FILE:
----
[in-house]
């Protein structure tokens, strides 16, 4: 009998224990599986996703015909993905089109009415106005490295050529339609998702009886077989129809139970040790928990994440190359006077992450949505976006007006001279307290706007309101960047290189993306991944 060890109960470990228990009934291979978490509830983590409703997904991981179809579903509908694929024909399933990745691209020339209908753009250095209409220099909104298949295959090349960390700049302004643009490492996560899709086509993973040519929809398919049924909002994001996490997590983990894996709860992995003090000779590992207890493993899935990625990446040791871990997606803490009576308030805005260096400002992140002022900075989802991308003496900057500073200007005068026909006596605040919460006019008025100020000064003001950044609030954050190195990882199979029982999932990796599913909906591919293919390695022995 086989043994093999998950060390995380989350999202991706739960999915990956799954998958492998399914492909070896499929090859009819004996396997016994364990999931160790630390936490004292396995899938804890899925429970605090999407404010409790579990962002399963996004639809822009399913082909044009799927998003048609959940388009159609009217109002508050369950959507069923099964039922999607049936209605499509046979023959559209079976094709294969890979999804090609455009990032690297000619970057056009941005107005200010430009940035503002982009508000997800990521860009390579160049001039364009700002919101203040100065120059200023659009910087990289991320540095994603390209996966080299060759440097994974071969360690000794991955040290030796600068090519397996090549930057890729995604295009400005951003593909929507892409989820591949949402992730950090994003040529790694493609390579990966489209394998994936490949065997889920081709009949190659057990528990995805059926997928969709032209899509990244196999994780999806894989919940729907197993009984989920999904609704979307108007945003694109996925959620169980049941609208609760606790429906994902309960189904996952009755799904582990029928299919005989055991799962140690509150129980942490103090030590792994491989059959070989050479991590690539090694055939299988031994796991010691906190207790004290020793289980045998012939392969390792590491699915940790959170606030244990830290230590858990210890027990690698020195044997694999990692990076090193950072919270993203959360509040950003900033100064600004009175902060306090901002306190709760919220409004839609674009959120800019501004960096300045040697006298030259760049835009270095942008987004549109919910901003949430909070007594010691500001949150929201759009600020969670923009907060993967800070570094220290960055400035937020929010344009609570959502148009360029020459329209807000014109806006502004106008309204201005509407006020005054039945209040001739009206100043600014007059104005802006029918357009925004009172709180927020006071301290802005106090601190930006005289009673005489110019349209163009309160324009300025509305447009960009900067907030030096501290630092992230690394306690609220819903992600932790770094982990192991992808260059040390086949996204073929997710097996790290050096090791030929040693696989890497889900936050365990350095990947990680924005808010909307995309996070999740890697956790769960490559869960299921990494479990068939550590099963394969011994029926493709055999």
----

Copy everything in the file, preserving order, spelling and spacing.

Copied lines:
[in-house]
């Protein structure tokens, strides 16, 4: 009998224990599986996703015909993905089109009415106005490295050529339609998702009886077989129809139970040790928990994440190359006077992450949505976006007006001279307290706007309101960047290189993306991944 060890109960470990228990009934291979978490509830983590409703997904991981179809579903509908694929024909399933990745691209020339209908753009250095209409220099909104298949295959090349960390700049302004643009490492996560899709086509993973040519929809398919049924909002994001996490997590983990894996709860992995003090000779590992207890493993899935990625990446040791871990997606803490009576308030805005260096400002992140002022900075989802991308003496900057500073200007005068026909006596605040919460006019008025100020000064003001950044609030954050190195990882199979029982999932990796599913909906591919293919390695022995 086989043994093999998950060390995380989350999202991706739960999915990956799954998958492998399914492909070896499929090859009819004996396997016994364990999931160790630390936490004292396995899938804890899925429970605090999407404010409790579990962002399963996004639809822009399913082909044009799927998003048609959940388009159609009217109002508050369950959507069923099964039922999607049936209605499509046979023959559209079976094709294969890979999804090609455009990032690297000619970057056009941005107005200010430009940035503002982009508000997800990521860009390579160049001039364009700002919101203040100065120059200023659009910087990289991320540095994603390209996966080299060759440097994974071969360690000794991955040290030796600068090519397996090549930057890729995604295009400005951003593909929507892409989820591949949402992730950090994003040529790694493609390579990966489209394998994936490949065997889920081709009949190659057990528990995805059926997928969709032209899509990244196999994780999806894989919940729907197993009984989920999904609704979307108007945003694109996925959620169980049941609208609760606790429906994902309960189904996952009755799904582990029928299919005989055991799962140690509150129980942490103090030590792994491989059959070989050479991590690539090694055939299988031994796991010691906190207790004290020793289980045998012939392969390792590491699915940790959170606030244990830290230590858990210890027990690698020195044997694999990692990076090193950072919270993203959360509040950003900033100064600004009175902060306090901002306190709760919220409004839609674009959120800019501004960096300045040697006298030259760049835009270095942008987004549109919910901003949430909070007594010691500001949150929201759009600020969670923009907060993967800070570094220290960055400035937020929010344009609570959502148009360029020459329209807000014109806006502004106008309204201005509407006020005054039945209040001739009206100043600014007059104005802006029918357009925004009172709180927020006071301290802005106090601190930006005289009673005489110019349209163009309160324009300025509305447009960009900067907030030096501290630092992230690394306690609220819903992600932790770094982990192991992808260059040390086949996204073929997710097996790290050096090791030929040693696989890497889900936050365990350095990947990680924005808010909307995309996070999740890697956790769960490559869960299921990494479990068939550590099963394969011994029926493709055999």